On 17 September 2008 EU regulators accepted the Greek Government’s plan to privatise Olympic Airlines and Olympic Airways Services. The privatisation plan will involve the bundling of assets of Olympic Airlines and Olympic Airways Services to a new company in a manner which does not involve State aid provided they are sold at market value. In this manner, the new company will not inherit the State aid liabilities of Olympic Airlines and Olympic Airways Services.
In a separate but related investigation, the Commission found that the Greek flag-carrier had received further State aid exceeding EUR 850 million, deemed incompatible with Community law, since its last investigation. It is likely that the State aid liabilities will be written off in the liquidation process. The Commission has partially closed this investigation.
The Commission will monitor the privatisation process closely, appointing an independent trustee to ascertain the sale takes place at market prices in an open bidding process. The objective is that the new company will be completely privately owned by 2009.
The Greek Government has spent years seeking investors to buy into the financially crippled airline, but has been hindered by the Commission's demands to repay illegal State aid. This privatisation plan approved by the Commission is therefore designed to unblock the standstill. EU Transport Commissioner Antonio Tajani stated that he wanted the approval of the privatisation plan to be a “definite break from the past”. This decision follows other controversial airline restructuring cases and demonstrates the Commission’s willingness to compromise in order to ensure the long-term viability of the European airline industry.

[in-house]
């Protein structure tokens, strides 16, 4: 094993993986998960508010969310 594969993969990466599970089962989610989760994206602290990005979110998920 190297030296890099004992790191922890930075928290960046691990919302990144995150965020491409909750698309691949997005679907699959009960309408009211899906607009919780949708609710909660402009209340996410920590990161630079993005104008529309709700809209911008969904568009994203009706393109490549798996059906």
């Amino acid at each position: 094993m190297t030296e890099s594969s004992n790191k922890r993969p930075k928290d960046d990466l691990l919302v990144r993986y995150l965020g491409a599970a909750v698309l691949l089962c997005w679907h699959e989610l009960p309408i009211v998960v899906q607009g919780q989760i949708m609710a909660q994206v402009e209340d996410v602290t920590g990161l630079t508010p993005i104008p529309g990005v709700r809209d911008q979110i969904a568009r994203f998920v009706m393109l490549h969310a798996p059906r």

NEXT WEEK’S EVENTS
Monday 22 September – Friday 26 September 2008
Justice and Home Affairs Council (25 – 26 September 2008)
Competitiveness Council (25 – 26 September 2008)
COURT OF JUSTICE
C-202/07 P France Télécom v Commission
C-388/07 The Incorporated Trustees of the National Council for Ageing
C-281/07 Bayerische Hypotheken- und Vereinsbank
Joined Cases C-278/07, C-279/07, C-280/07 Josef Vosding Schlacht-, Kühl- und Zerlegebetrieb
COURT OF FIRST INSTANCE
T-45/06 Reliance Industries v Council and Commission
T-248/05 HUP Uslugi Polska v OHMI - Manpower (I.T.@MANPOWER)
T-179/07 Anvil Knitwear v OHMI - Aprile e Aprile (Aprile)
T-116/06 Oakley v OHMI - Venticinque (O STORE)
T-20/03 Kahla v Thüringen Porzellan / Commission